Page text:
Red Stewart reviews the eleventh episode of Black Lightning…
Music is a very integral part of cinematographic entertainment. During the early days of silent film, when you could not hear anything, it was up to the composers to create a mood that properly fit the context of every scene.
That same precedent applies to television, and for the most part I have been happy with Black Lightning’s choice of music. As I said in my review of last week’s “Sins of the Father: The Book of Redemption,” Kurt Farquhar has done a phenomenal job with the score. It boggles my mind then as to why the showrunners decided to toss aside his talent in favor of poorly-placed pop and R&B tracks this time around.
Maybe I’m getting ahead of myself, but as someone who loves listening to and analyzing OSTs, “Black Jesus: The Book of Crucifixion’s” awful choice of music stuck out like a sore thumb. And that’s a real shame, because the episode as a whole continued the trend of strong storytelling that has occupied the majority of Black Lightning’s debut season, minus a small dip in the middle.
Here, we see the writers building on the previous episode’s revelations of the ASA knowing (or rather strongly believing) Jefferson’s alter ego, as well as the plot twist that Vice Principal Kara Fowdy is actually an undercover ASA agent. Fowdy has been assigned by the government group to capture Jefferson for interrogation, where he will then be transferred to a black site to (presumably) be tortured.
Usually, twists of these natures act like a double-edged sword. On the one hand, you get a real surprise, but on the other the sudden shift in a character’s personality can seem off-putting and unnatural. This can get particularly grating when the actor clearly lacks the talent to portray this secondary identity (i.e. Teddy Sears in The Flash season 2). Luckily, Black Lightning avoids these pitfalls through a couple of reasons: one, Fowdy does not act like a mustache-twirling villain. While she is loyal to the ASA, she still cares about Jefferson, and that cognitive dissonance is brought to life by the second reason: Skye P. Marshall’s acting. Marshall does a great job making Wray’s new characterization feel authentic, which goes a long way.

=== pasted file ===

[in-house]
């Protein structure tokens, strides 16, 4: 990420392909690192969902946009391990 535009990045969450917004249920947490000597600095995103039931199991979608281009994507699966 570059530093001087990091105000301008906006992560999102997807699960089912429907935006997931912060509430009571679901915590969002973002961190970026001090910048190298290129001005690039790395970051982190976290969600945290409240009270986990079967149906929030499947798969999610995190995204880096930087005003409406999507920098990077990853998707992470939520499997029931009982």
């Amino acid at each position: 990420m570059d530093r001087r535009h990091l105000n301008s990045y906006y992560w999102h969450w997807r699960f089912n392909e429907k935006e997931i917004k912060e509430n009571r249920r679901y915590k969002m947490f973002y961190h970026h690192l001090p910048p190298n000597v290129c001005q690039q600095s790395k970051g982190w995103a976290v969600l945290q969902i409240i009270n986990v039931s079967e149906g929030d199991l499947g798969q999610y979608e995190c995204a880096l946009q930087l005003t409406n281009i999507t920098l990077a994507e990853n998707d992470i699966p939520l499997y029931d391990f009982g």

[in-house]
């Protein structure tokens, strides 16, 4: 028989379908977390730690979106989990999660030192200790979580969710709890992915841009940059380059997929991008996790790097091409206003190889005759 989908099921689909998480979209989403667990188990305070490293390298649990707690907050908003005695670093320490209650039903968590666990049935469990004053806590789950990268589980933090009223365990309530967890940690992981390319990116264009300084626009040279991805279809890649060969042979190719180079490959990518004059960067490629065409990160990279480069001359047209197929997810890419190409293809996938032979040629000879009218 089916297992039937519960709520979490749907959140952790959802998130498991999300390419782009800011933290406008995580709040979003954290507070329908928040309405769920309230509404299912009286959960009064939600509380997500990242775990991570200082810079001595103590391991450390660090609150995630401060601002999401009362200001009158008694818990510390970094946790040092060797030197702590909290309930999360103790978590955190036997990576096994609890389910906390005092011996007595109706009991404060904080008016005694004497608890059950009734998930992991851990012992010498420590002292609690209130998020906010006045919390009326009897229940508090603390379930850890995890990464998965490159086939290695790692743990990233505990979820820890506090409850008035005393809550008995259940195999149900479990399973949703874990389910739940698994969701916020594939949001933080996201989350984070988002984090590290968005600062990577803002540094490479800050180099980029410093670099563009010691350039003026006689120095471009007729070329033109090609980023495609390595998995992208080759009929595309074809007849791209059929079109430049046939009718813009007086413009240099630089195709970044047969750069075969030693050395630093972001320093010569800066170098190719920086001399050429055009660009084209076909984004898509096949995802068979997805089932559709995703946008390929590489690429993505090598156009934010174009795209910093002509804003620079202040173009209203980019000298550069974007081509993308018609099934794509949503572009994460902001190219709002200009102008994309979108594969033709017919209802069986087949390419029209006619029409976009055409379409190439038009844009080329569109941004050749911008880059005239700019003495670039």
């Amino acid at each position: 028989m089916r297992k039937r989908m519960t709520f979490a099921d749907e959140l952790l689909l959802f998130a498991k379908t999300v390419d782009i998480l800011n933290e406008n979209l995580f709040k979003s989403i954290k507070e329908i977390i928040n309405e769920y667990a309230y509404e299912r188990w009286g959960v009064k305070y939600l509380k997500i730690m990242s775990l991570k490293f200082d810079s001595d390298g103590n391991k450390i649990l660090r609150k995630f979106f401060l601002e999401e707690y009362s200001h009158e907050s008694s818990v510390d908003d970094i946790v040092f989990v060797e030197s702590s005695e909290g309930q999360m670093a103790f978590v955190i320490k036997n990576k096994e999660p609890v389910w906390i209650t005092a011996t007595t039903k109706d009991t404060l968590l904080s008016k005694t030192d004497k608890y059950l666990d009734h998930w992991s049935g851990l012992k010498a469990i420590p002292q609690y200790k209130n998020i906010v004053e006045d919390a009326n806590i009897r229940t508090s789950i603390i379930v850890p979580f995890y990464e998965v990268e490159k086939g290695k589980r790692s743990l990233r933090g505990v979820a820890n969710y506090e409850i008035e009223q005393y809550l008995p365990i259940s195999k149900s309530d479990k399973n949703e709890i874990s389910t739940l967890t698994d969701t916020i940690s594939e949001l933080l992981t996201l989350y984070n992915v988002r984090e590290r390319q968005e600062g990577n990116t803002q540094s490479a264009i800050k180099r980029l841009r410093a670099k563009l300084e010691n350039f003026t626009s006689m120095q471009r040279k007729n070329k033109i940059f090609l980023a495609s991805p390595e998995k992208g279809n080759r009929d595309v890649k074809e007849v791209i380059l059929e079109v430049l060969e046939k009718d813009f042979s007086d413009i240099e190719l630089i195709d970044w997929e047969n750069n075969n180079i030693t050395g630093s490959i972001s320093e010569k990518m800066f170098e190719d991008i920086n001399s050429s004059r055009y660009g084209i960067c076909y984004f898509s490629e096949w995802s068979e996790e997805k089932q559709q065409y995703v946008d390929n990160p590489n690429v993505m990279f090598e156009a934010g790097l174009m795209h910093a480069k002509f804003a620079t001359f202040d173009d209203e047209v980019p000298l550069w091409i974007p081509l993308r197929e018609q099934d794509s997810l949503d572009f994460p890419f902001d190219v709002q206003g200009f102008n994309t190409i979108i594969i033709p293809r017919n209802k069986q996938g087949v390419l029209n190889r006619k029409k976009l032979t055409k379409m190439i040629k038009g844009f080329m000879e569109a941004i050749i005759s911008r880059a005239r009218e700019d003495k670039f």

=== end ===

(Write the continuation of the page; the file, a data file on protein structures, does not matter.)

Because of her, Jefferson is arrested in his office and taken to prison where he is subjected to a humiliating cavity search. Those two scenes alone should have been enough to elevate this episode to greatness as it reflects what many Americans, particularly minorities, have to undergo when charged with silly non-violent felonies like drug possession. Unfortunately, my aforestated criticisms about the out-of-place songs being integrated into the show’s narrative come into play here. They simply don’t fit, and because they don’t fit they kill the mood. What should be serious, morose scenes are almost turned into YouTube-parodies. It was really disappointing.
Rather than alternate this story with a sideplot like most episodes have done, this time around the writers decided to create stories that branch off of Jefferson’s imprisonment as every character actively seeks to get him out of without doing a typical jailbreak. This culminates in Anissa and Gambi teaming up to create a hologram, while Henderson works on his own on the side. Henderson’s arc I found to be the more interesting one, simply because it was nice to see the series take a grounded look at honest police work. Too often it’s easy in these kinds of vigilante shows to write off law enforcement officials as incompetent and too corrupt, but in Black Lightning there is an active attempt here to show that there is hope.
Jefferson being suspected of being Black Lightning could have been an interesting plot thread to follow through on, but it is resolved by the end. And by the looks of the next episode’s promo, Tobias Whale is finally back, so I cannot say I’m too upset. Overall, “The Book of Crucifixion” acted out an intriguing premise, but was brought down by poor song choice.